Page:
components with chaotic and asynchronous iterations. It will show in particular that
(i) a successive substitution function F with a ®xed point does not automatically
imply the convergence of chaotic and asynchronous iterations;
(ii) the chaotic iterations are particular cases of asynchronous iterations;
(iii) the asynchronous iterations do not represent a classical process of successive
substitutions;
(iv) asynchronous iterations with dierent strategies and delays can reach a state
which is the ®xed point in the successive substitutions, but without convergence.
Let the function F given by the following Table 1.
Then, the graph of successive substitutions is given in Fig. 1.
The graph of F is very simple with a ®xed point 3 (no cycles) (Fig. 1). For simplic-
ity reasons, the chaotic and asynchronous iterations considered below are compo-
nentwise iterations, i.e. at each iteration, only one component is updated. The
chaotic function F
i
X is given by the following Table 2.
Then, the graph of chaotic iterations is given in Fig. 2.
Although there is a ®xed point in the successive substitutions, the chaotic itera-
tions do not converge. For example, if the initial state is 4 (1,0,0), then the chaotic
iterations are in a cycle containing the states 4,6,7 (Fig. 2).
312 J.M. Bahi, C.J. Michel / Simulation Practice and Theory 7 (1999) 309±324

Let X
s
be a previous value of X. F
i
X
s
is a value among all possible values of
F
i
X , i.e. 0 or 1 in this example. The asynchronous function F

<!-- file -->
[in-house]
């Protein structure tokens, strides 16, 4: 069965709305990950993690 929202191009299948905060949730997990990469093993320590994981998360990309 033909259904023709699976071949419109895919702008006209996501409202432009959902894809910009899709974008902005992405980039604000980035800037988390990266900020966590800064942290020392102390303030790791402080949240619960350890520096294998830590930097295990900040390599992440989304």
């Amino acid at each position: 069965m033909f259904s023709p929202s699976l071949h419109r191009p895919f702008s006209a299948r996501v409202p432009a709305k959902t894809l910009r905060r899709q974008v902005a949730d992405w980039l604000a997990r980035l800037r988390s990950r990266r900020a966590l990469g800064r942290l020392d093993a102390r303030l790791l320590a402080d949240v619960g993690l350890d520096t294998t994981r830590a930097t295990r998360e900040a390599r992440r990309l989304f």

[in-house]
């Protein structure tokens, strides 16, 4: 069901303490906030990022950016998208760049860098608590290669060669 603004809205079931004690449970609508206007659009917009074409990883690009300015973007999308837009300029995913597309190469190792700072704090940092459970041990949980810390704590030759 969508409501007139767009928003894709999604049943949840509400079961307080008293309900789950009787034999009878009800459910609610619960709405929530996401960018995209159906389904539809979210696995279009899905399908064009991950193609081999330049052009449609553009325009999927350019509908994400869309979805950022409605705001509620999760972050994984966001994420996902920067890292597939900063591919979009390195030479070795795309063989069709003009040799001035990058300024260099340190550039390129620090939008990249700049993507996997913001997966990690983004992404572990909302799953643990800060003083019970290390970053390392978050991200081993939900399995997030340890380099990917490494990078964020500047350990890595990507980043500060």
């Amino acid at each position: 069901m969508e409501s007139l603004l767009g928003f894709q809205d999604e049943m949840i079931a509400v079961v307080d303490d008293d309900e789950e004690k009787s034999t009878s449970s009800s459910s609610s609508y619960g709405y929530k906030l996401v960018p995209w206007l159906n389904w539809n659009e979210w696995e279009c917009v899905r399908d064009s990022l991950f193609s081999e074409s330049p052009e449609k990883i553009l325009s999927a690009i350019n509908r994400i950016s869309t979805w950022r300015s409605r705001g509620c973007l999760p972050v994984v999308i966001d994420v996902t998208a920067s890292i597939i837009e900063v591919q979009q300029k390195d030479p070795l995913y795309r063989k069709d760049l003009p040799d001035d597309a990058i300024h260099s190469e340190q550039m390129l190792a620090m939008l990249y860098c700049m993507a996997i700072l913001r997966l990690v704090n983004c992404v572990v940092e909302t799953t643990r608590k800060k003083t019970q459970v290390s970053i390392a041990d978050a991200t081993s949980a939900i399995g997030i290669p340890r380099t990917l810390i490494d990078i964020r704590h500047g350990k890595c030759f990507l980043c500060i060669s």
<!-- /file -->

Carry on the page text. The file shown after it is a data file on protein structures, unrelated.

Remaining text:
i
X
s
is given by the
following Table 3.
Then, the graph of asynchronous iterations is given in Fig. 3.
The chaotic iterations are obviously particular cases of asynchronous iterations
(Figs. 2 and 3). Therefore, the asynchronous iterations do also not converge. Other-
Fig. 1. Graph of successive substitutions associated with Table 1.
Table 1
Example of successive substitutions
State X F(X)
0 0,0,0 0,0,1
1 0,0,1 1,0,1
2 0,1,0 0,0,1
3 0,1,1 0,1,1
4 1,0,0 1,1,0
5 1,0,1 0,1,1
6 1,1,0 1,0,1
7 1,1,1 1,1,0
Table 2
Example of chaotic iterations
State X F X F
1
X ; X
2
; X
3
X
1
; F
2
X ; X
3
X
1
; X
2
; F
3
X
0 0,0,0 0,0,1 0,0,0 0,0,0 0,0,1
1 0,0,1 1,0,1 1,0,1 0,0,1 0,0,1
2 0,1,0 0,0,1 0,1,0 0,0,0 0,1,1
3 0,1,1 0,1,1 0,1,1 0,1,1 0,1,1
4 1,0,0 1,1,0 1,0,0 1,1,0 1,0,0
5 1,0,1 0,1,1 0,0,1 1,1,1 1,0,1
6 1,1,0 1,0,1 1,1,0 1,0,0 1,1,1
7 1,1,1 1,1,0 1,1,1 1,1,1 1,1,0
J.M. Bahi, C.J. Michel / Simulation Practice and Theory 7 (1999) 309±324 313

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Gérard M. Baudet1Institutions (1)
TL;DR: A class of asynchronous iterative methods is presented for solving a system of equations corresponding to a parallel implementation on a multiprocessor system with no synchronization between cooperating processes to show clearly the advantage of purely asynchronous Iterative methods.
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Mouhamed Nabih El Tarazi1Institutions (1)
Abstract: Nous presentons dans cet article des resultats de convergence des algorithmes asynchrones bases essentiellement sur la notion classique de contraction. Nous generalisons, en particulier, tous les resultats de convergence de ces algorithmes qui font l'hypothese de contraction en norme vectorielle qui recemment a ete tres souvant utilisee. Par ailleurs, l'hypothese de contraction en norme vectorielle peut se trouver difficile, voire impossible a verifier pour certains problemes qui peuvent etre cependant abordes dans le cadre de la contraction classique que nous adoptons. In this paper we present convergence results for the asynchronous algorithms based essentially on the notion of classical contraction. We generalize, in particular, all convergence results for those algorithms which are based on the vectorial norm hypothesis, in wide spread use recently. Certain problems, for which the vectorial norm hypothesis can be difficult or even impossible to verify, can nontheless be tackled within the scope of the classical contraction that we adopte.